Did his best to be the hero again, but his two chances on net were thwarted. Wasn’t able to get on the ball and be a creative influence with Eriksen and Son struggling.

Eric Dier 5
Played the final 16 minutes in place of the injured Sissoko and helped secure the middle of the pitch as Spurs pushed forward in desperation.

Fernando Llorente – n/a
Eight minutes of time wasn’t enough to find any heroics.

Early penalty, late strike leads Liverpool to Champions League glory

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Jurgen Klopp finally has the silverware he has craved since taking over Liverpool four years ago.

A controversial penalty given in the first minute of action slotted home by Mohamed Salah set the tone for the match, and Divock Origi killed off the game with three minutes remaining as Liverpool topped Tottenham Hotspur 2-0 in a Champions League final punctuated by poor passing and drab tactical organization.

The game in Madrid started in stunning fashion, with Liverpool earning a penalty after just 21 seconds of play. Sadio Mane‘s chipped cross attempt caught his defender Moussa Sissoko off guard, deflecting off the Spurs midfielder’s chest and rebounding off his outstretched arm in the top corner of the penalty area. Sissoko was clearly pointing instructions to a teammate behind him, and Mane’s cross seemed to come earlier than he expected.

That put Salah on the spot, and he delivered a powerful, thumping penalty just over the outstretched arms of a diving Hugo Lloris who guessed right but had little chance of stopping such a blast. The goal for Salah not only gave Liverpool the lead just two minutes into the game, but made him the fifth African to score in a Champions League final, and

Spurs responded well and proved the better side in the opening stages after the goal. They combined nicely at the top of the penalty area on a number of occasions in the opening 20 minutes, but couldn’t work a good look on net. The game devolved into a nervy showcase of uncertainty, with neither side quite sure what it was trying to accomplish. The atmosphere in the stadium also sported a nervous trepidation, not certain what to make of the first half-hour. Both teams passed poorly and neither team did much of anything in the attacking third. Liverpool played extremely conservative after the early opener and Spurs didn’t trouble the Reds back line much.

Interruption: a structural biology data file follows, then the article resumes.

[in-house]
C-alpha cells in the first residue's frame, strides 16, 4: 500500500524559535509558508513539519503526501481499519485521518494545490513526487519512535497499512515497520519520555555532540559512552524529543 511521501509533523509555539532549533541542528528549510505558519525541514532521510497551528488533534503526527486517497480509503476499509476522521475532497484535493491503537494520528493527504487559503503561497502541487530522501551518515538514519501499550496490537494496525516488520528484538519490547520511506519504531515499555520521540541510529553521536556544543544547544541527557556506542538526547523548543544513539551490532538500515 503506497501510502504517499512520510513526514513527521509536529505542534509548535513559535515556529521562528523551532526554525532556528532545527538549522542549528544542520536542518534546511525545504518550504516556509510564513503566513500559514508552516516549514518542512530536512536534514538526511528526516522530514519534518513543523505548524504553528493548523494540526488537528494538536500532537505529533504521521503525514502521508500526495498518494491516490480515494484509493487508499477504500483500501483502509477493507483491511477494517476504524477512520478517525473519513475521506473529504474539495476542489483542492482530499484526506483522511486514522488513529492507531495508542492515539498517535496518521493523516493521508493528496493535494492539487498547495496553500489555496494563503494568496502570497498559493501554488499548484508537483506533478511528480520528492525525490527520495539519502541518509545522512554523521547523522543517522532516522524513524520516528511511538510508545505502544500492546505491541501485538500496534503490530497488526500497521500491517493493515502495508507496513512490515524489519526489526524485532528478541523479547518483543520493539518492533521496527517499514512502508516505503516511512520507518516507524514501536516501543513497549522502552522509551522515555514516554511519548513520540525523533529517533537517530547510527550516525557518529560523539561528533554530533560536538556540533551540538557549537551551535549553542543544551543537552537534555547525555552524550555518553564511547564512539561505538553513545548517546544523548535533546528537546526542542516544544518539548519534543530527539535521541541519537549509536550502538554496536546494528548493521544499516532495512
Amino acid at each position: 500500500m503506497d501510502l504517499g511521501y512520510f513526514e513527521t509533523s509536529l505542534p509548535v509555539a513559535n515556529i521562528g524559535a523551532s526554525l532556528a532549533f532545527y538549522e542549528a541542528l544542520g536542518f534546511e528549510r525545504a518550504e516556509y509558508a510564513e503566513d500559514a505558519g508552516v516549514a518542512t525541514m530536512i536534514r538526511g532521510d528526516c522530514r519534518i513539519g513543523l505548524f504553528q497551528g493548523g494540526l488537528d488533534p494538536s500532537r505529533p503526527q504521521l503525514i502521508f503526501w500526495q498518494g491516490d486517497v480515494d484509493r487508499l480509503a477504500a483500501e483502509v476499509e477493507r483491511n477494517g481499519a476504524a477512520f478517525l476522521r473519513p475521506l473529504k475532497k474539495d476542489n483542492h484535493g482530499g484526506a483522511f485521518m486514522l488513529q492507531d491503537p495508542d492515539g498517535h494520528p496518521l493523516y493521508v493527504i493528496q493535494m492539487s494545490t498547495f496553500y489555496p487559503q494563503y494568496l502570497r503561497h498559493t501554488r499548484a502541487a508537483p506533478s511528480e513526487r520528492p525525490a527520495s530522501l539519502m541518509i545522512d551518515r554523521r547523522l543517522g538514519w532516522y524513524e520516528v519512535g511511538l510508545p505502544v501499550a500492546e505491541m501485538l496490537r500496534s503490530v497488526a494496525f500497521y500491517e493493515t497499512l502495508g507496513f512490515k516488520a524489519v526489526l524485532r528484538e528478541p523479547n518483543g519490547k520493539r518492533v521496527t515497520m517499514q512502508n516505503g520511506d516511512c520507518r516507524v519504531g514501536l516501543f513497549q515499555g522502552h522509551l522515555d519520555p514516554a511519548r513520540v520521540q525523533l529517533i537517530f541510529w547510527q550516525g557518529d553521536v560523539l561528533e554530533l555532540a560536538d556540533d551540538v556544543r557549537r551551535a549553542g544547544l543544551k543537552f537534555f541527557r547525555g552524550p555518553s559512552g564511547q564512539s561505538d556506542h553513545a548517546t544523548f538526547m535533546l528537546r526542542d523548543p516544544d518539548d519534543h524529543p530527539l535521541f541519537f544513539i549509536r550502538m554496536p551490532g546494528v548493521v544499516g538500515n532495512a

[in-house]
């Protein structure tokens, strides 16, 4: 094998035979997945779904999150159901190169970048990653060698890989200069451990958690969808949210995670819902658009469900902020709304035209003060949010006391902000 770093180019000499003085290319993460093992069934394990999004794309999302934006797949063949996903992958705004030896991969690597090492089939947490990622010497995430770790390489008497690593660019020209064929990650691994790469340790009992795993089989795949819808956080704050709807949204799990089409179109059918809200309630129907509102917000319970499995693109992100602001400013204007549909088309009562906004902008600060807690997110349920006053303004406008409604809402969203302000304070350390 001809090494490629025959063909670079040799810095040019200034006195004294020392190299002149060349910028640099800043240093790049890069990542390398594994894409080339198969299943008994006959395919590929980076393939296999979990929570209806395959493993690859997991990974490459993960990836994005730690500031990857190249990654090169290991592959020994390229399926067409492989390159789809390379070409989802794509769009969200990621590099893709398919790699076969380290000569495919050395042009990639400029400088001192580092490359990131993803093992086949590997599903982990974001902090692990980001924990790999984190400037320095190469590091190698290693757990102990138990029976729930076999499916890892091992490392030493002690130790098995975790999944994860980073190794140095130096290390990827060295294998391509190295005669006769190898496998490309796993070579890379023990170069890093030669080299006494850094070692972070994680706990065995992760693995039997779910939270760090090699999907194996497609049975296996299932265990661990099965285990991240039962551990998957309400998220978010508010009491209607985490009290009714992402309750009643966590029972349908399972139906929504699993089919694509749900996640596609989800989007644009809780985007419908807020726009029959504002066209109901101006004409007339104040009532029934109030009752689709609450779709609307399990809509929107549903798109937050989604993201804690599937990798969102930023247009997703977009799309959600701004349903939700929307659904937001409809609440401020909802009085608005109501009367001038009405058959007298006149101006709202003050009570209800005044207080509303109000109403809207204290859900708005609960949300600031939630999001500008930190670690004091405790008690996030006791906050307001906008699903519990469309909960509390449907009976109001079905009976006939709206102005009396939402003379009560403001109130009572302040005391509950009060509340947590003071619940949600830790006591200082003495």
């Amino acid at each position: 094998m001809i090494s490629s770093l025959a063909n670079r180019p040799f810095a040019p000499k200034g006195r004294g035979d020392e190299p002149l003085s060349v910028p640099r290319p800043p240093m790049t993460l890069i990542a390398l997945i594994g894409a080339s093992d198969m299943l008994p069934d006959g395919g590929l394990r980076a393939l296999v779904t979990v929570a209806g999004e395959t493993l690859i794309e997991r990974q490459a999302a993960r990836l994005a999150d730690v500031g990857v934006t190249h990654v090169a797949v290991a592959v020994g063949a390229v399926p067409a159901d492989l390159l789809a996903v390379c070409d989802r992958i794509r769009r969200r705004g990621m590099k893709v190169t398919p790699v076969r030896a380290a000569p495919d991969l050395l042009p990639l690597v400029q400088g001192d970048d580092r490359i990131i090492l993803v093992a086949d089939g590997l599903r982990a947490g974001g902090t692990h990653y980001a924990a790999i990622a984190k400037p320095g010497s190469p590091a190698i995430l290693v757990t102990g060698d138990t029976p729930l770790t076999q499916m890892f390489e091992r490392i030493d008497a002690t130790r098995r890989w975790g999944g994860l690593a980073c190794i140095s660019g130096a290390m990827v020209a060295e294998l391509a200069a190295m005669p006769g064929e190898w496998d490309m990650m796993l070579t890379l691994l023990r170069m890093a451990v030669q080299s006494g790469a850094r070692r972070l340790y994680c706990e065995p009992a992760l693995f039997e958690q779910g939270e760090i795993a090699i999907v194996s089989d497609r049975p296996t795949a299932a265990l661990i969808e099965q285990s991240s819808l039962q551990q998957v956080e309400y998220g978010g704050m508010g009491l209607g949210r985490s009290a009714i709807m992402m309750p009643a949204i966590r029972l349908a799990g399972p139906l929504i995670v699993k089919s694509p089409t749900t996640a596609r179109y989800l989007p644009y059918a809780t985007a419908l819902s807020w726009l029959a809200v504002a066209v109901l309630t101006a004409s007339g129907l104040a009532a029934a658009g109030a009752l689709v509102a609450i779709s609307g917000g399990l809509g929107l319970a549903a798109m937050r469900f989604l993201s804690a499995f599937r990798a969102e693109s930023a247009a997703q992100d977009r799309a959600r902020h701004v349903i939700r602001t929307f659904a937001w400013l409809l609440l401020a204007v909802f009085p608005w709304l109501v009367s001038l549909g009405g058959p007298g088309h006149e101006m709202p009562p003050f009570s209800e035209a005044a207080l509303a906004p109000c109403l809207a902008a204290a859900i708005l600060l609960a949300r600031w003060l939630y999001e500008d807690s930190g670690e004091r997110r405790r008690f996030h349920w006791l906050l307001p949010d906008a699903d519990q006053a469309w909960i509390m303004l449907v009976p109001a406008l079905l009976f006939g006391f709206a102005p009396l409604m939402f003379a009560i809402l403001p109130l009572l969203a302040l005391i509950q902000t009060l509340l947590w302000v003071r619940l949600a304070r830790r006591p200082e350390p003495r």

Finally, on 38 minutes Andy Robertson took aim from distance on the break and forced Lloris into a leaping save, tipping the ball over the bar. On the ensuing corner, Salah blasted a volley miles over the bar. Christian Eriksen down the other end on the stroke of halftime copied Salah, into a good shooting position in front of the box and ripping it into the seats.

After halftime, not much changed. Spurs held much of the possession but both sides proved sloppy. Lloris made a quality save on Robertson again from distance, beating a streaking Sadio Mane to the ball. Mauricio Pochettino brought in semifinal hero Lucas Moura on for Harry Winks with 25 minutes to go, but it was Liverpool substitute James Milner who had the earlier impact, firing a shot agonizingly wide right with Lloris rooted to the spot. Dele Alli looked to chip the goalkeeper but Alisson was on hand to collect easily.

Sissoko went down injured with 17 minutes to go, replaced by Eric Dier in midfield. Alli had a headed attempt on 78 minutes, but couldn’t get on top of the Trippier cross and struck it over the bar with Joel Matip defending. That woke Spurs up, with Son and Moura both testing Alisson in succession entering the final 10 minutes of the match.